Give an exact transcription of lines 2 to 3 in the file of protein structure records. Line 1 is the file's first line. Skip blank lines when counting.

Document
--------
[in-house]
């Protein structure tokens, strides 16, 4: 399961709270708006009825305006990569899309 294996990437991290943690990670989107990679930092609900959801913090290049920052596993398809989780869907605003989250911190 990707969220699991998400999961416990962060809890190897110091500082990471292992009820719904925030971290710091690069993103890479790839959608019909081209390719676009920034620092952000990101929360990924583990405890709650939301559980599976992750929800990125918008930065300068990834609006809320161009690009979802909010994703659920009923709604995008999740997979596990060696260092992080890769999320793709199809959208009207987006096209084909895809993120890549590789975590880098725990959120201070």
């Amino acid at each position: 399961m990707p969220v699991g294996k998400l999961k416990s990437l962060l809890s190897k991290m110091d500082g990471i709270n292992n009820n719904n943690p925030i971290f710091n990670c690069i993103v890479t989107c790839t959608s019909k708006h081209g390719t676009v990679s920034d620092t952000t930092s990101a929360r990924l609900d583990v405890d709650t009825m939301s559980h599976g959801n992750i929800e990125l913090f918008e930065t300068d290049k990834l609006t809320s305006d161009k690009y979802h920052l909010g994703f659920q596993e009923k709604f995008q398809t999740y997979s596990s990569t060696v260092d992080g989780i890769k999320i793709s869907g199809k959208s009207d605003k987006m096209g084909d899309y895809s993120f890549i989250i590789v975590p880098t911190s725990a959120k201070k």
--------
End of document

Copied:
């Protein structure tokens, strides 16, 4: 399961709270708006009825305006990569899309 294996990437991290943690990670989107990679930092609900959801913090290049920052596993398809989780869907605003989250911190 990707969220699991998400999961416990962060809890190897110091500082990471292992009820719904925030971290710091690069993103890479790839959608019909081209390719676009920034620092952000990101929360990924583990405890709650939301559980599976992750929800990125918008930065300068990834609006809320161009690009979802909010994703659920009923709604995008999740997979596990060696260092992080890769999320793709199809959208009207987006096209084909895809993120890549590789975590880098725990959120201070």
């Amino acid at each position: 399961m990707p969220v699991g294996k998400l999961k416990s990437l962060l809890s190897k991290m110091d500082g990471i709270n292992n009820n719904n943690p925030i971290f710091n990670c690069i993103v890479t989107c790839t959608s019909k708006h081209g390719t676009v990679s920034d620092t952000t930092s990101a929360r990924l609900d583990v405890d709650t009825m939301s559980h599976g959801n992750i929800e990125l913090f918008e930065t300068d290049k990834l609006t809320s305006d161009k690009y979802h920052l909010g994703f659920q596993e009923k709604f995008q398809t999740y997979s596990s990569t060696v260092d992080g989780i890769k999320i793709s869907g199809k959208s009207d605003k987006m096209g084909d899309y895809s993120f890549i989250i590789v975590p880098t911190s725990a959120k201070k």